The World of Scorning Doors is best visited during midwinter — the Great Northern Blizzards are known sometimes to spill through Doors into the dunes and scrublands of the equatorial deserts. Another sight to see would be the Panama Pair: a pair of Doors fifty metres wide and the same again tall, positioned at sea level, connecting the oceans to either side of the continent Arahlage.

The Sundown Lovers

Bahshan, Rimward Limn

On the western, forever dusk shores of Bahshan’s largest continent, where the Sea of Night breaks against the gravel beach, there stand two curious figures carved by the epochs by the motion of the tides and the million year shuffle of glaciers from the rockface itself — The Sundown Lovers.

Unlike the previous entries in this chapter so far, the Lovers are thought to be truly natural, rather than relics of some past civilisation or culture — produced not by alien machines and artistic tastes but rather by the slow, insistent hands of geology and chemistry. These vast monoliths, the leftmost owing its two kilometre height to Bahshan’s low gravity, have been shaped by nature into harsh, proud figures by natural forces which look oddly similar to a pair of humans, staring wistfully at one another across the beach which separates them.

To many, the Lovers’ visage may seem silly — indeed, they look far more like a pair of lizards or dinosaurs than men — but it’s hard to dispute just how iconic the Lovers have become for many both within the worlds of the Rimward Limn, and beyond.

Some see them merely as a source of vital tourism, diverting some small fraction of the Inner Worlds’ wealth towards the impoverished backwaters of the Limn; others still have either been caught up in the Lovers’ romantic appeal or pretend to be to bolster that same tourist market. Yet others, however, view these twinned statues not as works of nature, but as signifiers of an almost religious important — either the product of ancient aliens, or else of some mysterious previous human civilisation, or else the miracle work of some obscure God or Gods — all offering little people, left behind by a rapidly changing Galaxy, the illusion of some personal importance beyond their mundane lives.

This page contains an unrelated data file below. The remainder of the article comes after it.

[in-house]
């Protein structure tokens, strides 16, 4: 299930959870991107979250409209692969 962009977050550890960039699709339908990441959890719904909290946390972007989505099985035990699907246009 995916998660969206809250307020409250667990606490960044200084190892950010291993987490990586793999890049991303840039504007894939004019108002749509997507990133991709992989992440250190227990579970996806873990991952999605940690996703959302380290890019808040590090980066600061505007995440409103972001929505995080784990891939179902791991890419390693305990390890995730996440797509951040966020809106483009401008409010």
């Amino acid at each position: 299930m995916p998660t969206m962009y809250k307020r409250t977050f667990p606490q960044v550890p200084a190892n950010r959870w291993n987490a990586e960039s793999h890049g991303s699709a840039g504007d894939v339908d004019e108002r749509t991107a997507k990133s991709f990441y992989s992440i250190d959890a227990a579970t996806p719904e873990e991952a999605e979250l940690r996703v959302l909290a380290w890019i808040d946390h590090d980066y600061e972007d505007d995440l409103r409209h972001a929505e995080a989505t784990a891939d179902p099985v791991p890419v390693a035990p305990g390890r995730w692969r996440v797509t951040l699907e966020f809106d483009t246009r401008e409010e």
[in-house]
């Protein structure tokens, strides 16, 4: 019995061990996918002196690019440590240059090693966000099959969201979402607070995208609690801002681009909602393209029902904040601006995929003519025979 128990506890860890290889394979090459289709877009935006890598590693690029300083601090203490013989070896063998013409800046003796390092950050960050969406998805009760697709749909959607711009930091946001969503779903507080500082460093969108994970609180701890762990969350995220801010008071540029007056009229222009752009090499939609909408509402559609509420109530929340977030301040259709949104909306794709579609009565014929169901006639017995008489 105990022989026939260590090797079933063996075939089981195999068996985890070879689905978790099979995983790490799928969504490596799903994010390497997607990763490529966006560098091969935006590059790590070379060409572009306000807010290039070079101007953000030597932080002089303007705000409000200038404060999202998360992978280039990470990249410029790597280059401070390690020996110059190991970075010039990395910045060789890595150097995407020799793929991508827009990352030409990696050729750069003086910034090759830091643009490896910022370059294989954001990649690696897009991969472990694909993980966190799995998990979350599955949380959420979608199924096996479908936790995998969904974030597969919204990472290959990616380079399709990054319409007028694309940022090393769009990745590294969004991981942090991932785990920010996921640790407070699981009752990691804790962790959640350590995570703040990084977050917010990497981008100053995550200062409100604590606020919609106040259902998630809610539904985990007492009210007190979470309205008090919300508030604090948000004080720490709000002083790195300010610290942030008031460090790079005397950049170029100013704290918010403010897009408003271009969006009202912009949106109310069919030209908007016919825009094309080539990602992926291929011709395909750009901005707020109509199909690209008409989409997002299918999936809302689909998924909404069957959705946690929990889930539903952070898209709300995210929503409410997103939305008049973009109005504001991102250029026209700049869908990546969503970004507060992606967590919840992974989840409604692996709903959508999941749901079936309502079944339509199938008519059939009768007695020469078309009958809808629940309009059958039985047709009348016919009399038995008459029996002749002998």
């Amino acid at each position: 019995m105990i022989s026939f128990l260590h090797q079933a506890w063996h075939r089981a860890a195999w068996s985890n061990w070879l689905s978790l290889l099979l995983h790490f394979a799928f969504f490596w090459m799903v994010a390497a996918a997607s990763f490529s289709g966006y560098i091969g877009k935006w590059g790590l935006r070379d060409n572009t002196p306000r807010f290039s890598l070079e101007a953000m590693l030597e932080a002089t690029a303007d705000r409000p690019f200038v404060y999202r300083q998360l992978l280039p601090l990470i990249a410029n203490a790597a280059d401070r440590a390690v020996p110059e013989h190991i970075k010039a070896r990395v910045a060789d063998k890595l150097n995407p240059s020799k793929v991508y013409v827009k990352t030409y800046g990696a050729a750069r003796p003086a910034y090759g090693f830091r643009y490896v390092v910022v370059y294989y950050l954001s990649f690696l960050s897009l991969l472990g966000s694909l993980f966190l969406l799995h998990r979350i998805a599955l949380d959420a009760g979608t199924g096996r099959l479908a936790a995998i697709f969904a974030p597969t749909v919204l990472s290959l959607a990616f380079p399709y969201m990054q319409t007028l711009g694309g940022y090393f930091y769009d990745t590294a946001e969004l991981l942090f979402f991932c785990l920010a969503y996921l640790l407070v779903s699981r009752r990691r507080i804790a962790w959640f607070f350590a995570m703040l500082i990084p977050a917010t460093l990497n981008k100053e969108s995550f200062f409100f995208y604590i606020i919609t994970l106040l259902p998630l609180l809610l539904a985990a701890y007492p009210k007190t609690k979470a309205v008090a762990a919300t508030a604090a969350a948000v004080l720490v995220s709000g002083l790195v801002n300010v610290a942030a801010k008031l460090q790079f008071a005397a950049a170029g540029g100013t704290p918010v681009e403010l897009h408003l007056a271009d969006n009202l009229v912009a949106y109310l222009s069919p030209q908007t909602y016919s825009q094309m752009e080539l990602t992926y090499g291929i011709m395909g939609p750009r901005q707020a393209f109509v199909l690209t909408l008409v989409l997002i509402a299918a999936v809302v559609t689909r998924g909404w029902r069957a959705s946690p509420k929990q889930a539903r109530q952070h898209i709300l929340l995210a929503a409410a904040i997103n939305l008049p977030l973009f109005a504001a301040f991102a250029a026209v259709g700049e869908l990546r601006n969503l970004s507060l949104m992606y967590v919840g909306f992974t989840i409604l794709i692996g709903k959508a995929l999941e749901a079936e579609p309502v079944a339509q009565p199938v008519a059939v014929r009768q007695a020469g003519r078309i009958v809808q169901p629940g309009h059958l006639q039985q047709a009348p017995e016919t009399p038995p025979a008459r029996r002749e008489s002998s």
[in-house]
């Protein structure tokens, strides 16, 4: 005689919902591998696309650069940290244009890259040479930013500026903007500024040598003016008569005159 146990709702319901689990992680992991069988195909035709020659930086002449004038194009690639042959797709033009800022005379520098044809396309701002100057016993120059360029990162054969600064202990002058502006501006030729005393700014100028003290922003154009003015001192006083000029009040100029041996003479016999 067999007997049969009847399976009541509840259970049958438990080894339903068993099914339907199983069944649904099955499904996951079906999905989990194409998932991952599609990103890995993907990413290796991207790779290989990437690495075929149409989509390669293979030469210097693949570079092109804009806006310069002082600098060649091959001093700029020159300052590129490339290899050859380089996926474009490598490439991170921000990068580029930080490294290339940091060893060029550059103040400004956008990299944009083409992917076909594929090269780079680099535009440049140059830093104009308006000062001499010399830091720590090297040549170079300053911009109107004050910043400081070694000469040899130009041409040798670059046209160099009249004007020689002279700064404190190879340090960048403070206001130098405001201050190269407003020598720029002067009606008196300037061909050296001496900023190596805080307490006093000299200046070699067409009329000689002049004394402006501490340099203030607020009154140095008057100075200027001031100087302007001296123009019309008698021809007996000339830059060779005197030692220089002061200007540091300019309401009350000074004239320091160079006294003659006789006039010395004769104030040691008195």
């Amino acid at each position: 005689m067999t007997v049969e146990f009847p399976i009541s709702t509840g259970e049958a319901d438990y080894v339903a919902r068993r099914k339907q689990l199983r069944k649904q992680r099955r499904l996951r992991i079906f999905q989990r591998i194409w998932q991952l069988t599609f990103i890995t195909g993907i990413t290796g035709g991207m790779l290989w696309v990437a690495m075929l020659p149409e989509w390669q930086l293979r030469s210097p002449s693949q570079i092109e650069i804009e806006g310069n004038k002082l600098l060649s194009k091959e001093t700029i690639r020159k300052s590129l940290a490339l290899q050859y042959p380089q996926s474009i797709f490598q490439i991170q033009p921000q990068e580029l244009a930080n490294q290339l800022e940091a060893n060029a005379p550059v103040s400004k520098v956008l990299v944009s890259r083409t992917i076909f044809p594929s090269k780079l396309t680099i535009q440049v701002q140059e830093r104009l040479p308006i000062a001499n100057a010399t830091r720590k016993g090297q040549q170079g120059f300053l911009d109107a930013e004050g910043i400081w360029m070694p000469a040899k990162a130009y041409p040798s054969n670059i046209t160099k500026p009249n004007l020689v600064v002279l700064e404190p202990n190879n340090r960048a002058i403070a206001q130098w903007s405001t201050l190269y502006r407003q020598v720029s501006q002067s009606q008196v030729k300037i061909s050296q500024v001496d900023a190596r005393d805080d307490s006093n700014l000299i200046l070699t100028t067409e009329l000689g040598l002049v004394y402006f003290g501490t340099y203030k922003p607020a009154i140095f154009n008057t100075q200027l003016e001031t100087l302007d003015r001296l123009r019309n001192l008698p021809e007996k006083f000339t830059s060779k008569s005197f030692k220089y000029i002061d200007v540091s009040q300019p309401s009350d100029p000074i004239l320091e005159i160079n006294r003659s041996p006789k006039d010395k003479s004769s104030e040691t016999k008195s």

Despite the allegedly mystical origins of the Lovers, they have been defaced several times, more often than not by careless climbers eager to scale the broken, slate facades of these parted lovers. Because of this, Bahshan’s Colonial Authority has erected various barriers around the base of both Sundown Lovers, and aims to prosecute anyone who trespasses. In light of this, and given the CA’s apparent unwillingness to budge, this author recommends that the best view of the Sundown Lovers may be found not by climbing one of these enigmatic figures, but by riding the regular, if ramshackle, hot air balloons which chart a course between them. Afternoon tea can be purchased as an extra and, because of Bahshan’s status as a tidally-locked world, is naturally available at all hours of the day.

Plans proposed to the Colonial Authority which would see the Lovers brought together by a vast geoengineering project have, unfortunately, been shelved indefinitely — for fear not only that they would harm tourist revenue, but also that they may damage the Sundown Lovers permanently.

There is good news, however: what little geological activity still drives the continents of Bahshan will bring the Lovers into union once more — a mere eight million years from now. If anyone is still around to see it, their wedding, after aeons apart, ought to be a magical moment.

–Excerpts from Songlines to the Stars, (3591), Chapter Four:
“Natural Wonders of the Worlds”